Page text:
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IN RE DOLNICK

United States District Court, Northern District of Illinois


March 22, 1974

IN THE MATTER OF ALVIN DOLNICK, BANKRUPT.

The opinion of the court was delivered by: Bauer, District Judge.

MEMORANDUM OPINION AND ORDER

This cause comes on the Referee's certification for review of the Referee's Order in which petitioner's application to determine the dischargeability of the debt due petitioners from the bankrupt was denied and which also discharged the bankrupt from that debt.

On March 30, 1971, the petitioners, the Bank of Ravenswood, a creditor of Alvin Dolnick, the bankrupt, filed its "Specification of Objections to Discharge" which contained, inter alia, the following allegations:

  1. On or about January 6, 1970, for the purpose of
     obtaining money upon credit from the Bank of
     Ravenswood, the bankrupt made a statement, in
     writing, to the said Bank of Ravenswood,
     respecting his financial condition, which
     statement was made with the intent to deceive the
     Bank of Ravenswood, and which written statement
     was materially false in several matters.

  2. That statement in writing materially set forth
     that said bankrupt, upon January 6, 1970, owned
     assets in the total amount of $438,000.00 and
     which consisted of cash on hand and in banks,
     $2,000.00; United States Government Securities,
     $3,000.00; Unlisted Securities, $390,000.00; Real
     Estate owned, $40,000.00; and Automobiles and
     other Personal Property, $3,000.00 and that his
     liabilities consisted of notes payable to
     banks-secured, $110,000.00; Real Estate Mortgages
     payable $18,000.00; or total liabilities of
     $128,000.00 and that he had a net worth of
     $310,000.00. By virtue of this statement, the
     bankrupt obtained from the Bank of Ravenswood the
     sum of $50,000.00 on credit. In truth and in fact,
     at the time that statement in writing was made for
     the purpose of obtaining money on credit, the
     bankrupt did not owe merely $128,000.00 nor
     substantially that amount but owed grossly in
     excess of that amount.

  3. Schedule A-2 of bankrupt's Petition reveals that
     at or about the time bankrupt executed that
     statement in writing, the bankrupt was indebted to
     the Exchange National Bank of Chicago in the
     amount of $125,000.00. More specifically, the
     bankrupt was indebted to said Exchange National
     Bank of Chicago in the amount of $82,500.00 on
     January 5, 1970 which indebtedness does not appear
     on the statement in writing delivered by bankrupt
     to the Bank of Ravenswood on January 6, 1970, this
     indebtedness was not otherwise known to the Bank
     of Ravenswood. At the time the bankrupt executed
     the financial statement in writing to the Bank of
     Ravenswood the bankrupt was indebted to the
     Columbie National Bank of Chicago in the amount of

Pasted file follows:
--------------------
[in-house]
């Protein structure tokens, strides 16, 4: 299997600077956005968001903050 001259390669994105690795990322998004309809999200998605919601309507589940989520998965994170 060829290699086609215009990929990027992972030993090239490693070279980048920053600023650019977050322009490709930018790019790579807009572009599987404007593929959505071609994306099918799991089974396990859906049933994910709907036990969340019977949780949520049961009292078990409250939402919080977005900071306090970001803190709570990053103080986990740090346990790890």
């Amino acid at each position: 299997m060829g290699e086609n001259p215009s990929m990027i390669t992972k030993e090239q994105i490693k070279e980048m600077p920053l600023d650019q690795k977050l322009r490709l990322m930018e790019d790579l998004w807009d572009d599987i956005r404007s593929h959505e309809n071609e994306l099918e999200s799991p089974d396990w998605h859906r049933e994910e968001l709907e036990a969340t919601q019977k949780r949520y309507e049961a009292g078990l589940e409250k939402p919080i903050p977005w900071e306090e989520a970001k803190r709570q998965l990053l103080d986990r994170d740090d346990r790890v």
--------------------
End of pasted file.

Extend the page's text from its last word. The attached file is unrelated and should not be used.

$20,000.00 which indebtedness does not appear on
     that financial statement, this indebtedness was
     not otherwise known to the Bank of Ravenswood. At
     the time the bankrupt executed and delivered the
     financial statement to the Bank of Ravenswood the
     bankrupt was indebted to Bear, Stearns and Company
     of Chicago, Illinois in the amount of $2,600.00
     which indebtedness does not appear on said
     statement and which indebtedness was not otherwise
     known to the Bank of Ravenswood. At the time the
     bankrupt executed and delivered the statement to
     the Bank of Ravenswood the bankrupt was indebted
     to Earl Dolnick for a substantial sum of money,
     the exact amount of which is not known at this
     time, but which indebtedness does not appear on
     said statement and which indebtedness was not
     otherwise known to the Bank of Ravenswood. At the
     time bankrupt executed and delivered the statement
     to the Bank of Ravenswood the bankrupt was
     indebted to Drs. Jacobson and Rosenstein in an
     amount not known to the Bank of Ravenswood but
     which indebtedness does not appear on said

     statement and which indebtedness was not otherwise
     known to the Bank of Ravenswood.

  4. The bankrupt did not, either at the time the
     financial statement was made, or at any date
     proximate thereto, possess, after deduction of his
     liabilities from the value of his assets, a net
     worth of $310,000.00, nor substantially such
     amount.

  5. Based upon the financial statement the bankrupt
     did obtain money upon credit from said Bank of
     Ravenswood, said statement was issued by the
     bankrupt knowing full well that the Bank of
     Ravenswood would rely upon said statement and the
     Bank of Ravenswood in reliance upon said statement
     did grant credit to the bankrupt. Further the
     statement was issued with such a reckless
     disregard by the bankrupt of the true and actual
     condition of his assets and liabilities as to
     constitute the willful issuance of a false
     financial statement with the intent to deceive the
     Bank of Ravenswood as to bankrupt's true financial
     condition.

On June 20, 1972, after hearing the relevant testimony and examining the relevant memoranda submitted by the parties in support of their respective positions, Referee Samuel Berke entered an order denying the Bank of Ravenswood's application seeking to prevent the discharge of the debt owed to the Bank of Ravenswood by the bankrupt Alvin Dolnick. Referee Berke, in this order, made the following findings of fact:

  "A. That on January 12, 1970 the Bank of Ravenswood
      completed its loan to Alvin Dolnick in the sum of
      $50,000.00 and made payment of said sum to the
      Devon Bank and simultaneously therewith received
      from the Devon Bank 10,000 shares of Pig'N
      Whistle stock having a market value as of date
      thereof of $110,000.00.

   B. That the Bank of Ravenswood agreed to, did make
      and approved the aforesaid loan to Alvin Dolnick
      on condition that it would receive collateral of
      10,000 shares of Pig'N Whistle stock as security
      therefor.

   C. That the Bank of Ravenswood made the aforesaid
      loan to Alvin Dolnick in reliance upon his
      reputation based upon inquiries theretofore made